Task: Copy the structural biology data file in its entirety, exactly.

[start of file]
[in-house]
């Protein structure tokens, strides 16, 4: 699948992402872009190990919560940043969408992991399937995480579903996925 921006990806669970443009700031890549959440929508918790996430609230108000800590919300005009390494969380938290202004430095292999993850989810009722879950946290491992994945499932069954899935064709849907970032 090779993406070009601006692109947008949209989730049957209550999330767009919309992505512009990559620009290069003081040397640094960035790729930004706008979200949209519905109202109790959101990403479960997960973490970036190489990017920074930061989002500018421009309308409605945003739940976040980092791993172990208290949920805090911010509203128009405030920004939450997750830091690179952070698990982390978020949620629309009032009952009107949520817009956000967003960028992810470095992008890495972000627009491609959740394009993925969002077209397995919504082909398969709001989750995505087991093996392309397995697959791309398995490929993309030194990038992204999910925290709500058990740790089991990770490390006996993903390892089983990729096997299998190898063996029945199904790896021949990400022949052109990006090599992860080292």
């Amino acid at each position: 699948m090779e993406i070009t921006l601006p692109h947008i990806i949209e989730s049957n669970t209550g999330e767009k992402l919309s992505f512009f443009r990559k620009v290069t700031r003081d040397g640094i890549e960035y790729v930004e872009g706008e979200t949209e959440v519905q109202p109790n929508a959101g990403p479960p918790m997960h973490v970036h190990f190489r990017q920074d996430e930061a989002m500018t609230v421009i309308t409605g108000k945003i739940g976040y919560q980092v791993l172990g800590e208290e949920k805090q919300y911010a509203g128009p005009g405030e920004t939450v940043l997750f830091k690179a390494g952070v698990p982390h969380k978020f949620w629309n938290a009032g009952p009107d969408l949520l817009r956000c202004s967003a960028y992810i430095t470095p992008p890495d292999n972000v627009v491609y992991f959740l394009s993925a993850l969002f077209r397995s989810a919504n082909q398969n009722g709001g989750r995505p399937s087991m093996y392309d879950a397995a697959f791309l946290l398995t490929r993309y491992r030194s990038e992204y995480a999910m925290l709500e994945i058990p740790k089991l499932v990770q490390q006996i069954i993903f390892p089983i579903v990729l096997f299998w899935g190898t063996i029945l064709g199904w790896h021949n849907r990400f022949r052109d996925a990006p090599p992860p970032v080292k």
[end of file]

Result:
[in-house]
């Protein structure tokens, strides 16, 4: 699948992402872009190990919560940043969408992991399937995480579903996925 921006990806669970443009700031890549959440929508918790996430609230108000800590919300005009390494969380938290202004430095292999993850989810009722879950946290491992994945499932069954899935064709849907970032 090779993406070009601006692109947008949209989730049957209550999330767009919309992505512009990559620009290069003081040397640094960035790729930004706008979200949209519905109202109790959101990403479960997960973490970036190489990017920074930061989002500018421009309308409605945003739940976040980092791993172990208290949920805090911010509203128009405030920004939450997750830091690179952070698990982390978020949620629309009032009952009107949520817009956000967003960028992810470095992008890495972000627009491609959740394009993925969002077209397995919504082909398969709001989750995505087991093996392309397995697959791309398995490929993309030194990038992204999910925290709500058990740790089991990770490390006996993903390892089983990729096997299998190898063996029945199904790896021949990400022949052109990006090599992860080292």
């Amino acid at each position: 699948m090779e993406i070009t921006l601006p692109h947008i990806i949209e989730s049957n669970t209550g999330e767009k992402l919309s992505f512009f443009r990559k620009v290069t700031r003081d040397g640094i890549e960035y790729v930004e872009g706008e979200t949209e959440v519905q109202p109790n929508a959101g990403p479960p918790m997960h973490v970036h190990f190489r990017q920074d996430e930061a989002m500018t609230v421009i309308t409605g108000k945003i739940g976040y919560q980092v791993l172990g800590e208290e949920k805090q919300y911010a509203g128009p005009g405030e920004t939450v940043l997750f830091k690179a390494g952070v698990p982390h969380k978020f949620w629309n938290a009032g009952p009107d969408l949520l817009r956000c202004s967003a960028y992810i430095t470095p992008p890495d292999n972000v627009v491609y992991f959740l394009s993925a993850l969002f077209r397995s989810a919504n082909q398969n009722g709001g989750r995505p399937s087991m093996y392309d879950a397995a697959f791309l946290l398995t490929r993309y491992r030194s990038e992204y995480a999910m925290l709500e994945i058990p740790k089991l499932v990770q490390q006996i069954i993903f390892p089983i579903v990729l096997f299998w899935g190898t063996i029945l064709g199904w790896h021949n849907r990400f022949r052109d996925a990006p090599p992860p970032v080292k």